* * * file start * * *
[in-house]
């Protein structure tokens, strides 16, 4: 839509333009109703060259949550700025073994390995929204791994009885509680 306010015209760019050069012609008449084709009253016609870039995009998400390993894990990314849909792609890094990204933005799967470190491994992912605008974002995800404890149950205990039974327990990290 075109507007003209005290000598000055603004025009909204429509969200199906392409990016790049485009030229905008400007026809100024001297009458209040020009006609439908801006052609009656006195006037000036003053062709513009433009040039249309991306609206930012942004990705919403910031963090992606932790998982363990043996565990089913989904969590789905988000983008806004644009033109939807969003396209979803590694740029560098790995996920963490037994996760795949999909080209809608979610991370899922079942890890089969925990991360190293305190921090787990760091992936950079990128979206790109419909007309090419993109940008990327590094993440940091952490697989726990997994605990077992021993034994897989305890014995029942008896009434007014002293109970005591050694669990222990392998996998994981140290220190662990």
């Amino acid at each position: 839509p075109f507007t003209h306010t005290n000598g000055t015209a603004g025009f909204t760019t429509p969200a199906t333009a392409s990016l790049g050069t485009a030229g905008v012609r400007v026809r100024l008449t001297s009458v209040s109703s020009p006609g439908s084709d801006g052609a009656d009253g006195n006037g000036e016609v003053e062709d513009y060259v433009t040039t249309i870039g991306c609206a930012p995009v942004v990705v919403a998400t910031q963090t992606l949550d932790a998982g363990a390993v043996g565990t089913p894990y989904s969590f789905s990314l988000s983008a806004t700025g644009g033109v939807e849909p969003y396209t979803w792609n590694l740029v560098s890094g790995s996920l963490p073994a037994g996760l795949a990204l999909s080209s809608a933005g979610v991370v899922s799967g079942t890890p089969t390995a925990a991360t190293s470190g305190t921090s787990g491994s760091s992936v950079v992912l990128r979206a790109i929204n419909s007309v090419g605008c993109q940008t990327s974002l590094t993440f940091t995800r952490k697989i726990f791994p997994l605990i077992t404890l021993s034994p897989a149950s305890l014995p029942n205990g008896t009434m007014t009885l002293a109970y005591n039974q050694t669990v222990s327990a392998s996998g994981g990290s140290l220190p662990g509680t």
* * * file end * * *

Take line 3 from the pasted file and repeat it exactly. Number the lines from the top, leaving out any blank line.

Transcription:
């Amino acid at each position: 839509p075109f507007t003209h306010t005290n000598g000055t015209a603004g025009f909204t760019t429509p969200a199906t333009a392409s990016l790049g050069t485009a030229g905008v012609r400007v026809r100024l008449t001297s009458v209040s109703s020009p006609g439908s084709d801006g052609a009656d009253g006195n006037g000036e016609v003053e062709d513009y060259v433009t040039t249309i870039g991306c609206a930012p995009v942004v990705v919403a998400t910031q963090t992606l949550d932790a998982g363990a390993v043996g565990t089913p894990y989904s969590f789905s990314l988000s983008a806004t700025g644009g033109v939807e849909p969003y396209t979803w792609n590694l740029v560098s890094g790995s996920l963490p073994a037994g996760l795949a990204l999909s080209s809608a933005g979610v991370v899922s799967g079942t890890p089969t390995a925990a991360t190293s470190g305190t921090s787990g491994s760091s992936v950079v992912l990128r979206a790109i929204n419909s007309v090419g605008c993109q940008t990327s974002l590094t993440f940091t995800r952490k697989i726990f791994p997994l605990i077992t404890l021993s034994p897989a149950s305890l014995p029942n205990g008896t009434m007014t009885l002293a109970y005591n039974q050694t669990v222990s327990a392998s996998g994981g990290s140290l220190p662990g509680t």